The Eleven Faced Kannon, which actually has twelve faces if you count the head. There is the head and then, usually on the crown, eleven small faces representing different incarnations of Buddha each related to one of the eleven desires to be conquered to attain bhodi. These heads may be arranged in several ways. Some have the small heads in three rows of three with one in the back and one on the top, others have the heads grouped into five, four and one with another in front, a rare form has ten heads surrounding an eleventh. A scarce form exists with only nine heads. The small faces are arranged by groups, such as wrathful on the three left faces, on the right calm with fangs and on the front serene faces. The head at the front or top represents Amida. If there is a head on the back it is smilling or laughing and represents karma. Jūichimen Kannon Bosatsu is often depicted sitting cross legged on a lotus and with more than two arms. Anime:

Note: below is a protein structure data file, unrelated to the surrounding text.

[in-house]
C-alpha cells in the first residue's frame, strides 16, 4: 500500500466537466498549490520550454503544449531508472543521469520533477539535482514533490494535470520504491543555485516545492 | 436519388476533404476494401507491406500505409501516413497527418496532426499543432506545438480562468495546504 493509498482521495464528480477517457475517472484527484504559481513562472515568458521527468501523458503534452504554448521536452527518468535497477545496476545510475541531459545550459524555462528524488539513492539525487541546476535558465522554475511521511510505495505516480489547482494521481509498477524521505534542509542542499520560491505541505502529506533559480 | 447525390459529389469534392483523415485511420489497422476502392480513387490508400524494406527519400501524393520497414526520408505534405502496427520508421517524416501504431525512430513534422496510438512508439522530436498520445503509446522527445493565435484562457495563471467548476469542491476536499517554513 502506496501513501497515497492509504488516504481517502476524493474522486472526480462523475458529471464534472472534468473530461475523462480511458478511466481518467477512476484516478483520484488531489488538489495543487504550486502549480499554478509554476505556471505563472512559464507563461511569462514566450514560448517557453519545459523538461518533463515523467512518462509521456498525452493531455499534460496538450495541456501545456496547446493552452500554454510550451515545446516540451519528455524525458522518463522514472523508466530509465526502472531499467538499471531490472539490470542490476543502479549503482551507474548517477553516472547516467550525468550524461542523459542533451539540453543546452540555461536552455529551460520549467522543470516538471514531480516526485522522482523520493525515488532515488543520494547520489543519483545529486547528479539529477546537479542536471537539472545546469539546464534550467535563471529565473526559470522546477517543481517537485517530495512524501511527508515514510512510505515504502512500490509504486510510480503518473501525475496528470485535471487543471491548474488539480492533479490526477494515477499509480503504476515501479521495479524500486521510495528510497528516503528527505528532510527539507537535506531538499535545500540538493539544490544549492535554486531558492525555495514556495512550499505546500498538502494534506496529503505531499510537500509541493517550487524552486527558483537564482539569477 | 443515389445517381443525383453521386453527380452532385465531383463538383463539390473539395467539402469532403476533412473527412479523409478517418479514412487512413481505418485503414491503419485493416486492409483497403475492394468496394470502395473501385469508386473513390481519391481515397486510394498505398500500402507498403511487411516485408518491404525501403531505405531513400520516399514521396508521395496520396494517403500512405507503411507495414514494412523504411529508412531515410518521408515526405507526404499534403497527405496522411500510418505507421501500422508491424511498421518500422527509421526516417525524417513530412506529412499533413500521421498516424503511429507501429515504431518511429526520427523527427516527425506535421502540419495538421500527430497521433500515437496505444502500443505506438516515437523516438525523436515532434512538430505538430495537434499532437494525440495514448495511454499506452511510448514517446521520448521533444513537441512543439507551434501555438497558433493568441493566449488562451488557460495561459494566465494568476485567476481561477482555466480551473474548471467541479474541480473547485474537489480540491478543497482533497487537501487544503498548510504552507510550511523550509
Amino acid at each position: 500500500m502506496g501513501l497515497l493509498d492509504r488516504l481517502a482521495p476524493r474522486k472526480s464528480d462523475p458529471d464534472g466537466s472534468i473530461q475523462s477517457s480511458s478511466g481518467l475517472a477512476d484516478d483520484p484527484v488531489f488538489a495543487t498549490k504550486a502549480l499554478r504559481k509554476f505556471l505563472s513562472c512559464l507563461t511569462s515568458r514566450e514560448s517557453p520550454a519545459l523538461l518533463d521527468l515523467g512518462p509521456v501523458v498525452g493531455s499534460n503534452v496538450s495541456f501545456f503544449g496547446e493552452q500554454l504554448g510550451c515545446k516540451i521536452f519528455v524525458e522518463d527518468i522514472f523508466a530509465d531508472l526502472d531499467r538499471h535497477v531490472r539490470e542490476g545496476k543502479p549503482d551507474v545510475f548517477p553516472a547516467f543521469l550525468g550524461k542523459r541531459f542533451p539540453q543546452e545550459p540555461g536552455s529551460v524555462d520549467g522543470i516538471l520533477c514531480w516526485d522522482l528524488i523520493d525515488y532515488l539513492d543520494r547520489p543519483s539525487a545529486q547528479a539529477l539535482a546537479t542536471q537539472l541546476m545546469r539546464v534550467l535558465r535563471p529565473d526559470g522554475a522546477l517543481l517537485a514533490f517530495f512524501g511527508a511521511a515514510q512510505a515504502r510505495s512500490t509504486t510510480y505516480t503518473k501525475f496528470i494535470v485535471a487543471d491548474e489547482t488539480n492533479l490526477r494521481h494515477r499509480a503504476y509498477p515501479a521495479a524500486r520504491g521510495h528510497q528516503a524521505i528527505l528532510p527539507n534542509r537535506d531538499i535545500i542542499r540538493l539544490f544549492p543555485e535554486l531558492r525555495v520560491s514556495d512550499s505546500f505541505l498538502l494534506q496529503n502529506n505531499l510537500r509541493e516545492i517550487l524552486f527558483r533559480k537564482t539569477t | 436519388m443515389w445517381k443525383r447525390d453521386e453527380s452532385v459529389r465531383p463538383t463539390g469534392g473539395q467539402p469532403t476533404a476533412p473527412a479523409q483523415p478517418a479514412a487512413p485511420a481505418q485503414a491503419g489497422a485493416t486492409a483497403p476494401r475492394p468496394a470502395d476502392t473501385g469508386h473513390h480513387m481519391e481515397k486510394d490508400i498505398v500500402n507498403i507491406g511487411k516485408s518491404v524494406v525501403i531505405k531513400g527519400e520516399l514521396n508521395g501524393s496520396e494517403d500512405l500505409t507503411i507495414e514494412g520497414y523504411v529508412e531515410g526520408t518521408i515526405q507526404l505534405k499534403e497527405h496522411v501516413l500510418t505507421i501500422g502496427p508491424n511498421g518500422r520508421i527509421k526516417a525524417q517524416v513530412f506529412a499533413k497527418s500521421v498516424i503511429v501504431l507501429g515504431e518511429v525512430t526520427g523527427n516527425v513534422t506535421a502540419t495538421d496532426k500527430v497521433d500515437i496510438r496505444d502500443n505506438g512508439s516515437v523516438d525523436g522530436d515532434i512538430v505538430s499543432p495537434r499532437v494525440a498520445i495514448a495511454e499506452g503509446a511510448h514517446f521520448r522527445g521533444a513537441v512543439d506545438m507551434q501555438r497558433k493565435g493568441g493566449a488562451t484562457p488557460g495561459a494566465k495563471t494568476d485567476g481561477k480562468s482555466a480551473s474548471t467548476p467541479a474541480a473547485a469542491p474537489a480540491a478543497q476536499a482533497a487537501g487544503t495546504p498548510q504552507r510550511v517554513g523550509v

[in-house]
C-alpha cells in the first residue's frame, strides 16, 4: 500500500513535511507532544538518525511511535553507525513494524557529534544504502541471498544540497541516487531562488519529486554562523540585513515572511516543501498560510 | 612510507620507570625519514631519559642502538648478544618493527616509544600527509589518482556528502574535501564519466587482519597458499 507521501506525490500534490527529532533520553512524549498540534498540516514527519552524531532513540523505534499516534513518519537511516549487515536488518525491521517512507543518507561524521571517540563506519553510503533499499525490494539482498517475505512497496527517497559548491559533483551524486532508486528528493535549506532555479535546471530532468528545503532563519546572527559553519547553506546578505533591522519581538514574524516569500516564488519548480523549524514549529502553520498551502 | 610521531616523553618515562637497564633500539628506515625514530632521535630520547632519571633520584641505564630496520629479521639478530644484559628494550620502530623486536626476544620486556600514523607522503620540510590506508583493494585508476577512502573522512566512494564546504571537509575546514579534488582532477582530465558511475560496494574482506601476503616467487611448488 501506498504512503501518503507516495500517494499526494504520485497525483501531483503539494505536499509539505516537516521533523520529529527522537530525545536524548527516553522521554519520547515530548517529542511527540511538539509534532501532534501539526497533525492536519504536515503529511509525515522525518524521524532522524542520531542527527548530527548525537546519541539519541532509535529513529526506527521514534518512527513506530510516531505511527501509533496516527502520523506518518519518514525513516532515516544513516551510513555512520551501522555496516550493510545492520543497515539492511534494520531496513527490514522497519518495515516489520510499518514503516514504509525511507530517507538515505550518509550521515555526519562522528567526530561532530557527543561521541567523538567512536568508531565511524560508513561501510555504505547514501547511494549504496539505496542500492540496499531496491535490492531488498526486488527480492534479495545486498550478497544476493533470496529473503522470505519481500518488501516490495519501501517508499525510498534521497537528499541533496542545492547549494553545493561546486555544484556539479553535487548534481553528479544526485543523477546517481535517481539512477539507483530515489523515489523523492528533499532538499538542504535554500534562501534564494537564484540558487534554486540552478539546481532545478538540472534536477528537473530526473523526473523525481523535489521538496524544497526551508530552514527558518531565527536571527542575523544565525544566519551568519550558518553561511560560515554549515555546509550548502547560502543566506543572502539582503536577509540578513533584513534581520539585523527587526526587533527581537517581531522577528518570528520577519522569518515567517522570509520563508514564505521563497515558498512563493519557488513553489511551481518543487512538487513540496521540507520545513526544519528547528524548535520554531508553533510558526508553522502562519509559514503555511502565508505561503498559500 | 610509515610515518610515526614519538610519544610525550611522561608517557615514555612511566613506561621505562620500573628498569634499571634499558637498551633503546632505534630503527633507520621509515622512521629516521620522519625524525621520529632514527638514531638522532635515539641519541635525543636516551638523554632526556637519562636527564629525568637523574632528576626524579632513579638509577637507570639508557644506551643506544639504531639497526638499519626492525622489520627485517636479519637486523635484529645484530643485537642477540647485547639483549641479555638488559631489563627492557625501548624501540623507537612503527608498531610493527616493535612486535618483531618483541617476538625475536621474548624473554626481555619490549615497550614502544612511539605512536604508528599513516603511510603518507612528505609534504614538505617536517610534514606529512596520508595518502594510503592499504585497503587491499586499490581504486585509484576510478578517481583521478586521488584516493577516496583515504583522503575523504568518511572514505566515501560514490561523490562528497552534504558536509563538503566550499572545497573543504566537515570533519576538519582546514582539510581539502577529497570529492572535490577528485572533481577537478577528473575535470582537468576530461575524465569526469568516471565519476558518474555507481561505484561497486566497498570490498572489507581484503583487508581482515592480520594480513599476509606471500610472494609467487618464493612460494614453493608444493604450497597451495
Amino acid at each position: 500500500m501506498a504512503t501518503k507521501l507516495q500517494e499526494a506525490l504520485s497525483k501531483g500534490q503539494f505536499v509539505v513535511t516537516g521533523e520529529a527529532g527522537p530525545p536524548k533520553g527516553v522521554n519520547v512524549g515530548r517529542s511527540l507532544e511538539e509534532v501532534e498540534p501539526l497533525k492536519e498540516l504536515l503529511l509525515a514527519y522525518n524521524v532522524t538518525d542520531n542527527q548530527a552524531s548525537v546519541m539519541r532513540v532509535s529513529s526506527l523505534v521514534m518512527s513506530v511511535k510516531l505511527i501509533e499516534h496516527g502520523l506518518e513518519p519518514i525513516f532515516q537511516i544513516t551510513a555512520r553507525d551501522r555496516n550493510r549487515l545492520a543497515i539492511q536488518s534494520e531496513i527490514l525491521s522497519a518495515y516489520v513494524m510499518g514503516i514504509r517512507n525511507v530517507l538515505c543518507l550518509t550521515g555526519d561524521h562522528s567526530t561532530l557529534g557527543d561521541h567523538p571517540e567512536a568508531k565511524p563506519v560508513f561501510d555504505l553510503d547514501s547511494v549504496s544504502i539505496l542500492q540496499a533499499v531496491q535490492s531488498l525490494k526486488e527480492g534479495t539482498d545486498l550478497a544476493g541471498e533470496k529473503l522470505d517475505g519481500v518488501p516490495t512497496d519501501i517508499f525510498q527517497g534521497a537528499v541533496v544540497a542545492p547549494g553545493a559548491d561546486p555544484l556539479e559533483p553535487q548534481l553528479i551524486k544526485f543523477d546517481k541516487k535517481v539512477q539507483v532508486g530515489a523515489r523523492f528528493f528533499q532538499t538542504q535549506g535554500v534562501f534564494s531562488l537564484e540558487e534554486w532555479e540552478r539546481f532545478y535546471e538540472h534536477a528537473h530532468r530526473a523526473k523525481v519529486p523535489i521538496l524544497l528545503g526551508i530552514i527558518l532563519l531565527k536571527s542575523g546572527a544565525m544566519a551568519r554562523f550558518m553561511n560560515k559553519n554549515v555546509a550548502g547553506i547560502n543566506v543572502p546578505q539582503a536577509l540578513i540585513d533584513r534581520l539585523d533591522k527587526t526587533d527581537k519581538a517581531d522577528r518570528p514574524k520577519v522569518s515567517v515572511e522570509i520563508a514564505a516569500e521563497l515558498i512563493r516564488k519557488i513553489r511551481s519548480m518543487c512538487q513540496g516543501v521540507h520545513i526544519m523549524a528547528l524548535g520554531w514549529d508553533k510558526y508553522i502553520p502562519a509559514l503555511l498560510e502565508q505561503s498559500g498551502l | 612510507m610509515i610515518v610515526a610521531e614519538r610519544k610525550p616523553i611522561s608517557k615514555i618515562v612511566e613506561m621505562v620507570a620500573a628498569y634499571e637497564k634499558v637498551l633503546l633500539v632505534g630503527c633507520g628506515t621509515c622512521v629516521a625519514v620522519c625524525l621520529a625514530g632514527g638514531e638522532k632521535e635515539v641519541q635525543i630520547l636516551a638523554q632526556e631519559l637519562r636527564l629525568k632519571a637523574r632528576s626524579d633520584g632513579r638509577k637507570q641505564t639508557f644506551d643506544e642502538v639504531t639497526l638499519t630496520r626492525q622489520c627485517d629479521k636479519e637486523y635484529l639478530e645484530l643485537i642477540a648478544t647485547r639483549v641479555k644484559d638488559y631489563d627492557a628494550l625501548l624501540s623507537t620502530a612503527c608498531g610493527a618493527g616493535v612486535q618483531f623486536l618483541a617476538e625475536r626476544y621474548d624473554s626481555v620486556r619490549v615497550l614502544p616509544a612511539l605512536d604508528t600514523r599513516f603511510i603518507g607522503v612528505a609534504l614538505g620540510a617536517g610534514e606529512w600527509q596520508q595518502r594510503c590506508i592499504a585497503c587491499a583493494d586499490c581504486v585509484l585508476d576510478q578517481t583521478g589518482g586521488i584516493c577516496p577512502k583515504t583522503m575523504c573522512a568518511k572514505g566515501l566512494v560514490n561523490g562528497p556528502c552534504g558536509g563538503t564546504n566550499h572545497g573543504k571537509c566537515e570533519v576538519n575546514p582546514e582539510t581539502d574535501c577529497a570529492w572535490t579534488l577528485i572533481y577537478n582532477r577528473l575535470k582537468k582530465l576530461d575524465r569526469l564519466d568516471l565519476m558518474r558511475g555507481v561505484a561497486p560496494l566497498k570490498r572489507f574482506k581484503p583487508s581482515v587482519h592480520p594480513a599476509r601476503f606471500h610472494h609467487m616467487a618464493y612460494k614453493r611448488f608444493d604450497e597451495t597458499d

In Sword of the Stranger there is a sequence early in the film where we see a headless multi armed seated statue in a neglected Buddhist temple, later we get a close up of the head of Jūichimen Kannon Bosatsu on the floor.
Frederic, Louis. Buddhism: Flammarion Iconographic Guides p.163-164
Matsunami Kodo. Essentials of Buddhist Images p.57
Yamaguchi Momoo, Kojima Setsuko. A Cultural Dictionary of Japan p.316
jūjutsu 柔術 (The Anime Companion [vol.1] p.56)
Sources: Japan: An Illustrated Encyclopedia p.697
Frederic, Louis. Dictionary of the Martial Arts p.86
juku (private tutoring schools) 塾